The Maltonian Web

Maltonians' Memories

Molly McKie, formerly Molly Skelton
and as MGS pupil, Molly Ibbotson 1948-1951

Memories of an MGS pupil, a teacher at
Malton National School 1955-58,
Malton County Modern 1958-1971, and
Malton School 1971-1986

I joined the teaching staff at St Michael's C of E School Malton, known locally as The National or Malton Senior C of E School, as a Supply Teacher for one term in April 1955, although I had been there prior to my College days as a student when Mr Lever was the HM. I can only remember his interest in music and some science. As a student I was 'dogsbody' doing any job put before me. Once I was qualified I did a number of supply jobs (Amotherby all age School and Malton Junior School in Greengate) before I started in St Michael's Street.

The HM was Mr Withers (Remedial class sadly known as the backward class!) Deputy HM Mr Stan Grice Class 4 (14year olds) General subjects and Gardening. The school allotments were up Castle Howard Road where there is now a housing estate on the left.

The rest of the staff - Mrs Harrison Class 1 (11 year olds) and girls P.E. or Drill as it was known, and undertaken in the schoolyard next to St Michael's Street. There was a Bookies next to the yard and frequently an audience then Mrs Harrison left at the end of my first term and I was asked to stay on permanently. As a consequence I never did a Probationary year and was never " inspected" for 11 years.

Mr Reg Waterworth joined the school to teach Year 1 and later went on to Malton School to teach R.E. which used to be known as Scripture.

Mr Brian Goforth came from the forces to teach Year 2 ( 12 year olds) and Art and PE. He too went on to Malton School to do the same. We were both former MGS pupils.

Year 3 (13 year olds) was taught by a lady with very strong religious views and seriously objected to the wall charts in the upstairs science room depicting the scientific development of the Human species. She constantly quoted Genesis to us all at our weekly staff meeting. This took place when the Head took the whole school in the Hall for Singing, our only non-teaching time. We occasionally had other classes to take and had to exchange lesson plans so that we knew what our individual classes were doing. Our weekly diary of work was handed to the HM.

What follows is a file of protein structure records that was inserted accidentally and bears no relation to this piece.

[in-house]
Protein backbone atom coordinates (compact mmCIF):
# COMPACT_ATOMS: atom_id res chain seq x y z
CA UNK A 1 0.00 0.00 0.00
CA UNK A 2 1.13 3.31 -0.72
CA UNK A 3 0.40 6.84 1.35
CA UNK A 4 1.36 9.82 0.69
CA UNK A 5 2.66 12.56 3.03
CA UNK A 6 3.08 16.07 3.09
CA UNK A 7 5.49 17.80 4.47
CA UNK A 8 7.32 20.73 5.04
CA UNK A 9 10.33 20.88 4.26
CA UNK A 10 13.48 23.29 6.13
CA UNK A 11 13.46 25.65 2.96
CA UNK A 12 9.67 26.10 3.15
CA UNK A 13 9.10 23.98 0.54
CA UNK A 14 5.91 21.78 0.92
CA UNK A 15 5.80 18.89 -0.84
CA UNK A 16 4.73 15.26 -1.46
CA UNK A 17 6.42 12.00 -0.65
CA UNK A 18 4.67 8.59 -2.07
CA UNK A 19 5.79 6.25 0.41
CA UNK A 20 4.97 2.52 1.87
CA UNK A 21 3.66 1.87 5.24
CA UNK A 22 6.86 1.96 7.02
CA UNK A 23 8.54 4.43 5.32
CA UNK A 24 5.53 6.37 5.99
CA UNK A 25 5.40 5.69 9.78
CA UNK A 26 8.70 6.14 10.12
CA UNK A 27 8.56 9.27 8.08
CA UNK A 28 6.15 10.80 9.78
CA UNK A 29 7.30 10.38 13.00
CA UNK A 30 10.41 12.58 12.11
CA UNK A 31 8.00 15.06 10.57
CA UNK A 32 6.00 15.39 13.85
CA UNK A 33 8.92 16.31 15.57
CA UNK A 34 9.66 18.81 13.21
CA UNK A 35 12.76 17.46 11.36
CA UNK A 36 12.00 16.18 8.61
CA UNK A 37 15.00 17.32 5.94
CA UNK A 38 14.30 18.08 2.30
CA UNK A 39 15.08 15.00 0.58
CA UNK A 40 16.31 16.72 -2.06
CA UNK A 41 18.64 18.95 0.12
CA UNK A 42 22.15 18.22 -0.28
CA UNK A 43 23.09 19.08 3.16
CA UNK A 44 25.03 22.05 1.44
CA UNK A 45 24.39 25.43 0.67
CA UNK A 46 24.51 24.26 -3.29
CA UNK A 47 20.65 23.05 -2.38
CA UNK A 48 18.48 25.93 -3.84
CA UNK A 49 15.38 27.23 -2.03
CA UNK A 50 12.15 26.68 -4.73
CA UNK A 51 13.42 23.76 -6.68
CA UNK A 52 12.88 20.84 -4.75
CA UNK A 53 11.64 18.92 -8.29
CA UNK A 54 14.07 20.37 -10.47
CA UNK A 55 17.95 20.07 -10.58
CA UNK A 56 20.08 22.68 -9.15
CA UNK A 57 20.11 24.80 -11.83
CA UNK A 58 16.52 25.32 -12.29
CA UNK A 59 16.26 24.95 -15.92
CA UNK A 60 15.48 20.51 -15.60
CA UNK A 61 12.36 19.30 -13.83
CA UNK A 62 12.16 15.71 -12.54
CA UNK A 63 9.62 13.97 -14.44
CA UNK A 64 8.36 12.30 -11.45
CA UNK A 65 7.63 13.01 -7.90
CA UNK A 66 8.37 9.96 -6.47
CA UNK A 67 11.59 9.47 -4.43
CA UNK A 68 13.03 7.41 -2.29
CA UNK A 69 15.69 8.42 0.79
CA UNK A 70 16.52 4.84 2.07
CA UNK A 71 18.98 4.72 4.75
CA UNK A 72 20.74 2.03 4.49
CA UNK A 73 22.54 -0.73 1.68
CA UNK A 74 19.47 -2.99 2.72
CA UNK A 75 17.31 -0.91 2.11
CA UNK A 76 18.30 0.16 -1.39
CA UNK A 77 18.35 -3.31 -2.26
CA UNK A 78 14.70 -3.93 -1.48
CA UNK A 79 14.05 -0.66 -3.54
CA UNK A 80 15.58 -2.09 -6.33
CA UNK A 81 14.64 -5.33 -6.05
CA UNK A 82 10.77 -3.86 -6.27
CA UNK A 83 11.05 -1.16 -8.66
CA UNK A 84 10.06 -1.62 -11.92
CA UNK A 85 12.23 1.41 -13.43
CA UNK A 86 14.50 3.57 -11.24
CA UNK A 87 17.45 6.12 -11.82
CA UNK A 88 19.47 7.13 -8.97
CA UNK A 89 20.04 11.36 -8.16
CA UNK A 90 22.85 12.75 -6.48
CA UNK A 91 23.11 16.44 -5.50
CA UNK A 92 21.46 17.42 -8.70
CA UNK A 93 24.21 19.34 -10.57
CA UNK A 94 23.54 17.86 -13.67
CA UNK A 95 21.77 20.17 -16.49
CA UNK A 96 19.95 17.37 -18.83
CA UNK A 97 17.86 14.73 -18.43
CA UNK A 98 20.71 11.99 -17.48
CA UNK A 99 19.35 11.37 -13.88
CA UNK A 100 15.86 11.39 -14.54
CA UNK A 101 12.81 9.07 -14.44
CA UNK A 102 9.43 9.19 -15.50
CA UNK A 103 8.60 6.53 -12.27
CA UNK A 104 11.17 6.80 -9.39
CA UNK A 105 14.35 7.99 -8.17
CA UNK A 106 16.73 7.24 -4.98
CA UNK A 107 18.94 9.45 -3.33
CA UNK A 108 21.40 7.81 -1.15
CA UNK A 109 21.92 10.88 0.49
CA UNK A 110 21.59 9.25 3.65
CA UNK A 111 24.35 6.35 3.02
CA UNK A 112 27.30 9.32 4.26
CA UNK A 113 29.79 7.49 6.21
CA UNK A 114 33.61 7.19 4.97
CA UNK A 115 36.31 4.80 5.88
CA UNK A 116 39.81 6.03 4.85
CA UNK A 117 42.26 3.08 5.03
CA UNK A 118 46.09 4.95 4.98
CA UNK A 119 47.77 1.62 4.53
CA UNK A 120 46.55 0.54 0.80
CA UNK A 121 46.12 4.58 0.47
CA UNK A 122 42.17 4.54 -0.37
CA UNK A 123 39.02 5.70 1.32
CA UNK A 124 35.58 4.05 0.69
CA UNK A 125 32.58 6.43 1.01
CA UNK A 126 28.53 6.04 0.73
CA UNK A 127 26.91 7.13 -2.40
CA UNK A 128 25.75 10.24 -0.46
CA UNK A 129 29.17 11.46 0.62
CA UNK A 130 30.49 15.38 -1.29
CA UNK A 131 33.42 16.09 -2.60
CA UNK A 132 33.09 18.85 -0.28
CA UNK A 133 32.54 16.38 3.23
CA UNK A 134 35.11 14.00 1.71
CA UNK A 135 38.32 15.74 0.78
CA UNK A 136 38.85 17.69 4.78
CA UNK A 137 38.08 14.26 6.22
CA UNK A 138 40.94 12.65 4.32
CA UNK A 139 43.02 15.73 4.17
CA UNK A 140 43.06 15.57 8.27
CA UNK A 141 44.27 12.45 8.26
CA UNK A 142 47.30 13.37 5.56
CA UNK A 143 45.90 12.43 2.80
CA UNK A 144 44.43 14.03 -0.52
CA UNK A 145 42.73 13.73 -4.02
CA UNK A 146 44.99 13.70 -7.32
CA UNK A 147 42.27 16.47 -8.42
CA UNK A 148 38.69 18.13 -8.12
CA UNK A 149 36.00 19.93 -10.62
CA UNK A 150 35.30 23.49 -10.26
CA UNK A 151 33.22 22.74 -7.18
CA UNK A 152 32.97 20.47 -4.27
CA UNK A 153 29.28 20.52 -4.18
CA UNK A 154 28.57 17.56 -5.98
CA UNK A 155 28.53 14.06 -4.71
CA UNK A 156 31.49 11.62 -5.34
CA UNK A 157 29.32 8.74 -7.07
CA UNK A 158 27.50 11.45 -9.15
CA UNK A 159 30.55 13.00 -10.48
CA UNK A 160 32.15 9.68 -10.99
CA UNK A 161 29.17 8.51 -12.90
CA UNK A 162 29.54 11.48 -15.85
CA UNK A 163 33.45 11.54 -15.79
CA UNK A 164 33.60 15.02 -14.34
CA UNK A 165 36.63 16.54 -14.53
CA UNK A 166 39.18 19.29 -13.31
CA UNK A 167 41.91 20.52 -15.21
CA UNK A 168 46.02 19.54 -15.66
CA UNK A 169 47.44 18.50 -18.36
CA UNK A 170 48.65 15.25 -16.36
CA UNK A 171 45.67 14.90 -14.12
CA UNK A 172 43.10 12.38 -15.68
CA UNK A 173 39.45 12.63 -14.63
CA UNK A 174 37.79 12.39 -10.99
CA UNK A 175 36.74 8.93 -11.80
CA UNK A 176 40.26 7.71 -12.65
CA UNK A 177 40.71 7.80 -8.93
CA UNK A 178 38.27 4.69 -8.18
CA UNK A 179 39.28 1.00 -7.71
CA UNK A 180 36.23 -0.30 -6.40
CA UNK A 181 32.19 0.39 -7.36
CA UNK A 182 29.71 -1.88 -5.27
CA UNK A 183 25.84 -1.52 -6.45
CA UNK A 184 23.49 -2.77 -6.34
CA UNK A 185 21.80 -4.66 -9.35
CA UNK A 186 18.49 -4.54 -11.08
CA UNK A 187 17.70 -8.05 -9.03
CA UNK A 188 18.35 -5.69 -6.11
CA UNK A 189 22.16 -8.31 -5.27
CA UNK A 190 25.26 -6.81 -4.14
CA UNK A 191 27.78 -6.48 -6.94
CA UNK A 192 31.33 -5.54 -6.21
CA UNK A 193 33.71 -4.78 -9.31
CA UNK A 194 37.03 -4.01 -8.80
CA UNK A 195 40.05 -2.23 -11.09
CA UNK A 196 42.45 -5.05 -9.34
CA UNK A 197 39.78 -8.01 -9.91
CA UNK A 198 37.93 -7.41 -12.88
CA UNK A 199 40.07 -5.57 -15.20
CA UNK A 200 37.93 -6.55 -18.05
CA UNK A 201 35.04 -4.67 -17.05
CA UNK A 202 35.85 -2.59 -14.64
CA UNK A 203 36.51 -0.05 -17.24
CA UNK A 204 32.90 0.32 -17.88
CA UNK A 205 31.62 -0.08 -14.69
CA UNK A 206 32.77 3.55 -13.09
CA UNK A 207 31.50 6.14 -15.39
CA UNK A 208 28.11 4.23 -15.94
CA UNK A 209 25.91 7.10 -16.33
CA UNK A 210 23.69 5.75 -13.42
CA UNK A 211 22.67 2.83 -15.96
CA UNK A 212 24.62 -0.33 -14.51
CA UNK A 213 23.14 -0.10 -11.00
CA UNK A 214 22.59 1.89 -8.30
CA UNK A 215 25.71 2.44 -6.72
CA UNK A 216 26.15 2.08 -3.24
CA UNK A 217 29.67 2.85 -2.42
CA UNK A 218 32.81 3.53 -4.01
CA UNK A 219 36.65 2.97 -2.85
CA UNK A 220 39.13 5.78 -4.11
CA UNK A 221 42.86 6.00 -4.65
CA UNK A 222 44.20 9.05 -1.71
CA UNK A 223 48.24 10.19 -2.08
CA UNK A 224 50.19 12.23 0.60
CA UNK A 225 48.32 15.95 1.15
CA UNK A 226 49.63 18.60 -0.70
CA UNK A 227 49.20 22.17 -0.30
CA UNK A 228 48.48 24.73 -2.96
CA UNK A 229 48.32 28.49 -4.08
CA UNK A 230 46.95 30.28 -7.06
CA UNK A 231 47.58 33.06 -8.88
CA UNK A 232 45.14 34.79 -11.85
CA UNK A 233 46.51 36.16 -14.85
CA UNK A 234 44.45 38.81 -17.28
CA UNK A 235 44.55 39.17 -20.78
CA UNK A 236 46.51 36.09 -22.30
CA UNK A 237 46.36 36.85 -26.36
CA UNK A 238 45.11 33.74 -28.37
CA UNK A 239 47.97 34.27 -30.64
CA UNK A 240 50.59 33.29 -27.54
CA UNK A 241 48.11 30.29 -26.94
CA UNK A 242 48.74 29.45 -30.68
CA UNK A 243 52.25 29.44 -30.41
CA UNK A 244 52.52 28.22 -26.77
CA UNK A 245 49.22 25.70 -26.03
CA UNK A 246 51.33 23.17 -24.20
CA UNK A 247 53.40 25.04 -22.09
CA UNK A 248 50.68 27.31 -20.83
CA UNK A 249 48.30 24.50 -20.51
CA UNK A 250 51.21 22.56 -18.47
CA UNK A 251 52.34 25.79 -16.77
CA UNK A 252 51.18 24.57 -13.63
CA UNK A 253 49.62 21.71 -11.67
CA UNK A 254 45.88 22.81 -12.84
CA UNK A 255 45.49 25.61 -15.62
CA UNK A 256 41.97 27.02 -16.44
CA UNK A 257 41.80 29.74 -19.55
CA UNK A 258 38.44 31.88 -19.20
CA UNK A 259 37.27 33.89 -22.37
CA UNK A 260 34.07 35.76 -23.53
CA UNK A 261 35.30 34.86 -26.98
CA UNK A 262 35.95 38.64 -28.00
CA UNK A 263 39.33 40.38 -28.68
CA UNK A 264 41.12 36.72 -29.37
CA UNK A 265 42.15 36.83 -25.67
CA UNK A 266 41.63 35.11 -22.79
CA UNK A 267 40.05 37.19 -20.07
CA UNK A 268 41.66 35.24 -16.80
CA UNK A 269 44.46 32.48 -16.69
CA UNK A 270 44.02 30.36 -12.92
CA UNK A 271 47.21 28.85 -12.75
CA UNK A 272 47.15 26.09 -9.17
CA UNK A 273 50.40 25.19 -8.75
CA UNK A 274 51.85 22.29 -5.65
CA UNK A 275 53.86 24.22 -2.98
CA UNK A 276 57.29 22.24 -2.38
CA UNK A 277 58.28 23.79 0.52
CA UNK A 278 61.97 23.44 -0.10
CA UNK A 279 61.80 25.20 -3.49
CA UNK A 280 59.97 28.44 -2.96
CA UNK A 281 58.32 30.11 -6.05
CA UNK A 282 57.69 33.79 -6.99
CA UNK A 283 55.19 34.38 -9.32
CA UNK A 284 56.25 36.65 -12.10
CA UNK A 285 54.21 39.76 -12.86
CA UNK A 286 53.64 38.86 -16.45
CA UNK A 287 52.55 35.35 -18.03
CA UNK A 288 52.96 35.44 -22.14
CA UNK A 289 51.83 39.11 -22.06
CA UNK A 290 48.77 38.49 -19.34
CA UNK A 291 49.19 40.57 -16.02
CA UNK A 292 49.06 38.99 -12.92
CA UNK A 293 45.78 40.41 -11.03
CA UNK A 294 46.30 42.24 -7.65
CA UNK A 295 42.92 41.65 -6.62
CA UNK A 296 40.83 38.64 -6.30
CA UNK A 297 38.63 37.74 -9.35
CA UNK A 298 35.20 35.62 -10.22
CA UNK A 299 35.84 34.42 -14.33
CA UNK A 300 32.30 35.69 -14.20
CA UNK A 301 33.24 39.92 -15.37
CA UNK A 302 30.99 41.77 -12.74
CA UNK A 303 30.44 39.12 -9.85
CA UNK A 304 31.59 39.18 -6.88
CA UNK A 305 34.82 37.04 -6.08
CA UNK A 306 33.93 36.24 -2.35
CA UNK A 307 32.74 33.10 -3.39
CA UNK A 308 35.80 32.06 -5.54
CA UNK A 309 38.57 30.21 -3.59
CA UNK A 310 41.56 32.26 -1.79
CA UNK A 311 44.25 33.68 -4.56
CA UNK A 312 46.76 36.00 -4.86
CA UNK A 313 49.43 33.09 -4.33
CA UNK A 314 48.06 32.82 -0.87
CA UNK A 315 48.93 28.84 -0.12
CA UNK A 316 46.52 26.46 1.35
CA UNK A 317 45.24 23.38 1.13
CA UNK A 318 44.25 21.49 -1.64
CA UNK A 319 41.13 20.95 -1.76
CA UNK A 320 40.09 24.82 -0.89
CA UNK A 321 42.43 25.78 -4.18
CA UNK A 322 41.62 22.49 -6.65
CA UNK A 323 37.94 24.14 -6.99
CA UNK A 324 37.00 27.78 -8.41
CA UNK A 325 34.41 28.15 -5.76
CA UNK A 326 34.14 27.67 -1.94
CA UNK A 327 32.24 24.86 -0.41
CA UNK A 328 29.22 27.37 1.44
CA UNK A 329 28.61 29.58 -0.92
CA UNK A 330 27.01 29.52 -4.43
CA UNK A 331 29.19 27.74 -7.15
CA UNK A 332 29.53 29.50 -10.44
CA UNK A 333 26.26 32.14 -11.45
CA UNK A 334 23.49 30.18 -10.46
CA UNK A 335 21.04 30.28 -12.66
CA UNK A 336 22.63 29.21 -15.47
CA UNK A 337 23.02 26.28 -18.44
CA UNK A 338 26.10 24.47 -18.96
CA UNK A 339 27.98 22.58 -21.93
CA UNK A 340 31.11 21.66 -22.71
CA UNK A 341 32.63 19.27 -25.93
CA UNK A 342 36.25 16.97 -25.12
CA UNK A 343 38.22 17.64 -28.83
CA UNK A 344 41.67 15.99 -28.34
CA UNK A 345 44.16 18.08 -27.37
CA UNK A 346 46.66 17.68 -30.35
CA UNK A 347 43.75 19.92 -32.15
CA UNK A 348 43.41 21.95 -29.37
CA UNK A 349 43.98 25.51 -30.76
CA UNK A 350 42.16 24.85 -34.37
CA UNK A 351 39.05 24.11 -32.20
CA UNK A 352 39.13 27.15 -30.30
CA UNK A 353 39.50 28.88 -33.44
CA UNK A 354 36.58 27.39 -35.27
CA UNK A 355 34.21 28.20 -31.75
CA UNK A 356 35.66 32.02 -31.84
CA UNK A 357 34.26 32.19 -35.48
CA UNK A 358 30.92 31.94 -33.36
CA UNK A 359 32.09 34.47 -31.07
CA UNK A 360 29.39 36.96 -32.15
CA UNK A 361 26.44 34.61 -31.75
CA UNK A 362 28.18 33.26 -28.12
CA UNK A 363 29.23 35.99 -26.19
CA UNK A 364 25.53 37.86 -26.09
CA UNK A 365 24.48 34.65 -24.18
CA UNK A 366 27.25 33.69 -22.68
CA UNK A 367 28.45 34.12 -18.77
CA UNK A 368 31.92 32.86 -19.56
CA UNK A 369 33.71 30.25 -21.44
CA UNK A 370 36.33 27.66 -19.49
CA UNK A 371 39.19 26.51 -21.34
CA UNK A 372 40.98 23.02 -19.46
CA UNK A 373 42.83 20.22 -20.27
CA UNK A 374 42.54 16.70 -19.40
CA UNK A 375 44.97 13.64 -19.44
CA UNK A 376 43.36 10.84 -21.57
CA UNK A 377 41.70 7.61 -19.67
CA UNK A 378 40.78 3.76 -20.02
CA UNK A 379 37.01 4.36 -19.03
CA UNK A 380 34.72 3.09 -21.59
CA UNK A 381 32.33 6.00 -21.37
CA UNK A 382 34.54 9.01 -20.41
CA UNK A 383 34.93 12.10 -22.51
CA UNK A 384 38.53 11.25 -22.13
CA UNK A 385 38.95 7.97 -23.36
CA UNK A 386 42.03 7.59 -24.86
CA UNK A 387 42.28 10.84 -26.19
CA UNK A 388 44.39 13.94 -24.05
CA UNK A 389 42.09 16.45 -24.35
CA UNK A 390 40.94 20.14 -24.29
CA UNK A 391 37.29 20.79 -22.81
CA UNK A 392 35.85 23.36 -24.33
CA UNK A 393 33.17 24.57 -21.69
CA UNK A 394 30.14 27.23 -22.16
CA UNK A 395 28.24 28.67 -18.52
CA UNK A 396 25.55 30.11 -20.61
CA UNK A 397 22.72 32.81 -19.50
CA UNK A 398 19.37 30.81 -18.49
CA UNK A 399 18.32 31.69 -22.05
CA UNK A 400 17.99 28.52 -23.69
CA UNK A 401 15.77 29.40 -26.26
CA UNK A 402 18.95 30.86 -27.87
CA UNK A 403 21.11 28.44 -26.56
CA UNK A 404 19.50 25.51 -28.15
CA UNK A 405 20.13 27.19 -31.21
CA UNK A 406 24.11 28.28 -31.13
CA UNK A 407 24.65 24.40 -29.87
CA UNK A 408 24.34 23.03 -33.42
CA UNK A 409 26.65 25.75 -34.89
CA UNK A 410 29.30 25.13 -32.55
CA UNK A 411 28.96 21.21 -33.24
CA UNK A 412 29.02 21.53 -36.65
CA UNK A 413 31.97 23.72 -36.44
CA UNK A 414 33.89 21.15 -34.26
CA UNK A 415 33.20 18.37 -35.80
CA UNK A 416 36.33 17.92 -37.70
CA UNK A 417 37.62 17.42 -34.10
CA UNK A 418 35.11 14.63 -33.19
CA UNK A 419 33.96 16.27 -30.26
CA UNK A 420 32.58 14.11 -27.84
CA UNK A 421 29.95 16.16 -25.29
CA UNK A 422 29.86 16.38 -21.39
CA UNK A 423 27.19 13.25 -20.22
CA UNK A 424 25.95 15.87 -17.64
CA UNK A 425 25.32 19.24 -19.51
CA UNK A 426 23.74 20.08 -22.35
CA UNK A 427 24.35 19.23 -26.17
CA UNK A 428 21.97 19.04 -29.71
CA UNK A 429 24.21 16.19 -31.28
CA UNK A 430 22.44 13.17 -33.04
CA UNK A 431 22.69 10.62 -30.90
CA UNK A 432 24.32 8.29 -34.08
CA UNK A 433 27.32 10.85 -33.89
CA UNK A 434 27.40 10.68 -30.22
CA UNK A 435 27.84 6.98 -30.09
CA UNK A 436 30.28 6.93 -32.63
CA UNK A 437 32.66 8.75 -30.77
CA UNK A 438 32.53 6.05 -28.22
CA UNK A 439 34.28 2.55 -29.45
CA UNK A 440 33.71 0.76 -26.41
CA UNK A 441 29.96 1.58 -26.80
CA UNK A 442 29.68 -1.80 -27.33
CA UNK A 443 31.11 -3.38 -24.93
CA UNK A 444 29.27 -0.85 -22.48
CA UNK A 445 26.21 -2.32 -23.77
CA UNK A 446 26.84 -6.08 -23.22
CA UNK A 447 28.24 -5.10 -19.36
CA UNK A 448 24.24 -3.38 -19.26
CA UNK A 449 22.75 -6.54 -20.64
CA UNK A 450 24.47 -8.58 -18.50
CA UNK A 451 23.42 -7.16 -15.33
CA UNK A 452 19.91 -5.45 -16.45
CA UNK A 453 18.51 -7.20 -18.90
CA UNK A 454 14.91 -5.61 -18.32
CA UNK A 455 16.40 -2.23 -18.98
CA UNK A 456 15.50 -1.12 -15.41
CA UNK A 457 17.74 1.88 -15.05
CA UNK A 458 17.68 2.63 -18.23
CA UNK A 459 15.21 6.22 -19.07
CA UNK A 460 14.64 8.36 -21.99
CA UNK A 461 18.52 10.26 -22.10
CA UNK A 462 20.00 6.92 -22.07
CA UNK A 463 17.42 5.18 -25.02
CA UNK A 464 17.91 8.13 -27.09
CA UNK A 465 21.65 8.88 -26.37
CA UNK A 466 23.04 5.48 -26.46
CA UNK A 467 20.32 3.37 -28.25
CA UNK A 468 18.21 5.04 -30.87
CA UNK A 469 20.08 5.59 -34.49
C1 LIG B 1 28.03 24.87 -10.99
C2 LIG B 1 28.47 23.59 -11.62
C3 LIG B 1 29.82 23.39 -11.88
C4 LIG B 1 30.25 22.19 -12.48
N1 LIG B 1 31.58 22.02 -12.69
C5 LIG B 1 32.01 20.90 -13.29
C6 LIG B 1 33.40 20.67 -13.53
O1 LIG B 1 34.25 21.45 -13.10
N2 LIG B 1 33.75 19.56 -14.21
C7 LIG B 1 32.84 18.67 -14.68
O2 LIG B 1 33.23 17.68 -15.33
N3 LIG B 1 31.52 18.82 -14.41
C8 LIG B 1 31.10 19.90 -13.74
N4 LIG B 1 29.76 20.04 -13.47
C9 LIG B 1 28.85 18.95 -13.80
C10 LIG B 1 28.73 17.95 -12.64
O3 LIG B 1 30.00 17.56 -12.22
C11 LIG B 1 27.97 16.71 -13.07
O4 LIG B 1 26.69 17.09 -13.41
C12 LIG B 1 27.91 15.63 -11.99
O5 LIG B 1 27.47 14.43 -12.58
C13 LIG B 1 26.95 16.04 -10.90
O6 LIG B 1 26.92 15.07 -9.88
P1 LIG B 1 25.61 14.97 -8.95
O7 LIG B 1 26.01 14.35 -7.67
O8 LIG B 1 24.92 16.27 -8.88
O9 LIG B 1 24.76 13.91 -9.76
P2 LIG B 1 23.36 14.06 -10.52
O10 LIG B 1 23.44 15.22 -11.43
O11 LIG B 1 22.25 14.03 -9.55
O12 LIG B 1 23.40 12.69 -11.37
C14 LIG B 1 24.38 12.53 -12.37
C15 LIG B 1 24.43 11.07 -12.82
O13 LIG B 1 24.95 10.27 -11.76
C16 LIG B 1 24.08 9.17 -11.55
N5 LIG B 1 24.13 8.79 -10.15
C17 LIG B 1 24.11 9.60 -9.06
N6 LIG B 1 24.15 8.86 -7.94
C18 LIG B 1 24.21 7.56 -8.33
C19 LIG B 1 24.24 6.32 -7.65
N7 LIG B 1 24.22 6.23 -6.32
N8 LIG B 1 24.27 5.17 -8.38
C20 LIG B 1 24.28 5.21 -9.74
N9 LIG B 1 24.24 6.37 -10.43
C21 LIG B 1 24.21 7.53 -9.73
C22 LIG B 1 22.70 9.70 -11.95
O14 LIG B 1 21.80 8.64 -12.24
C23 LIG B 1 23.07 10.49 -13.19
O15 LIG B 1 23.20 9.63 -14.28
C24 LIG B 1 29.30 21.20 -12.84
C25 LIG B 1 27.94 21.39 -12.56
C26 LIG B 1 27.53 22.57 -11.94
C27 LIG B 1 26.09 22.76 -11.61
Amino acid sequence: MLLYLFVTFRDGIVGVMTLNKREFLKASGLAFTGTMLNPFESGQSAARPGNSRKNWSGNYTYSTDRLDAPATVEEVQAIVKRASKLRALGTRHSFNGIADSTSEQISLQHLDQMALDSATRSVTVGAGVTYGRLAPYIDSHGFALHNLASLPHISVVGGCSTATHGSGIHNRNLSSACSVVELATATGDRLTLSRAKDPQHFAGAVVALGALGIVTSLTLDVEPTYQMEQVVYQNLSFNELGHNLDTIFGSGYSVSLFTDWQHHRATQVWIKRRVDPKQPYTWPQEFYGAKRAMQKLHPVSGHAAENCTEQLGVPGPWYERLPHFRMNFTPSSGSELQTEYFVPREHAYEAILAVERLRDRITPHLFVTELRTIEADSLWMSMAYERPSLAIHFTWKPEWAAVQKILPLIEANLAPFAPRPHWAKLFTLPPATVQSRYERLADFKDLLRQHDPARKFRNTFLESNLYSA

My class was Class 5 (the remedial class) and Needlecraft and some English. Classes were often 40+ in size. In my student days in Sheffield my smallest class was 52 and the largest was 64 strong!! One weekly Needlecraft class had 90, yes, ninety girls in it. There was no alternative to it in those days and no free periods or marking time.

All the classrooms were dreary brown and cream and windows so high there were no outside distractions. When I was asked what colour I wanted my room decorated "ie:- light or dark I said bright and came back to a room with 4 blood red walls. This even then was known as a very disturbing colour and all I could do was to swamp the walls with lots of Visual Aids and pupils' work, which was considered a very modern approach then!

We were all informed we would be deployed and transferred to the County Modem in 1958.

My appointment was to teach needlecraft throughout the school and also take the remedial class plus some English. When the school leaving age was raised to 15 and the C.S.E. exams were developed I became the County Rep for my main subject and the school double entered candidates doing Oxford Board G.C.E.'s, with such success that the Modern School got a letter from the Chief Education Officer congratulating us on our G.C.E. results way above the national average! We had the policy of fortnightly reports for all 5th year candidates, on which there were spaces for student and parental comments. Hard work for us but with the desired results. I went from remedial teaching and English right through to Mathematics, Careers Guidance and 'A' level Dress and Needlecraft and the last few years being a 6th Form form tutor. The latter was controversial at the time. As far as I remember all previous 6th form tutors had been male.

One other innovation I requested when the comprehensive reorganisation came into being was for the school to incorporate trousers for girls to be part of the uniform. Shock, horror and very raised eyebrows from Mr Taylor the former HM of the Grammar School and new Malton School gave a formidable thumbs down on that. Girls even today in some schools are forbidden to wear trousers to work. Mr Taylor fell ill and died shortly after and Mr Gresswell agreed to this addition to the uniform after realising that when changing Wings in winter the girls were donning trousers and then changing into skirts for lessons, thus wasting lots of time and cluttering the cloakrooms with extra clothes.

We made front page headlines in the national press for being the first State school to incorporate trousers into the new school uniform. I was delighted to be able to wear trouser suits to teach at last. Quite a few of the men on the staff made comments about preferring to see girls in mini-skirts at the time, and probably still do.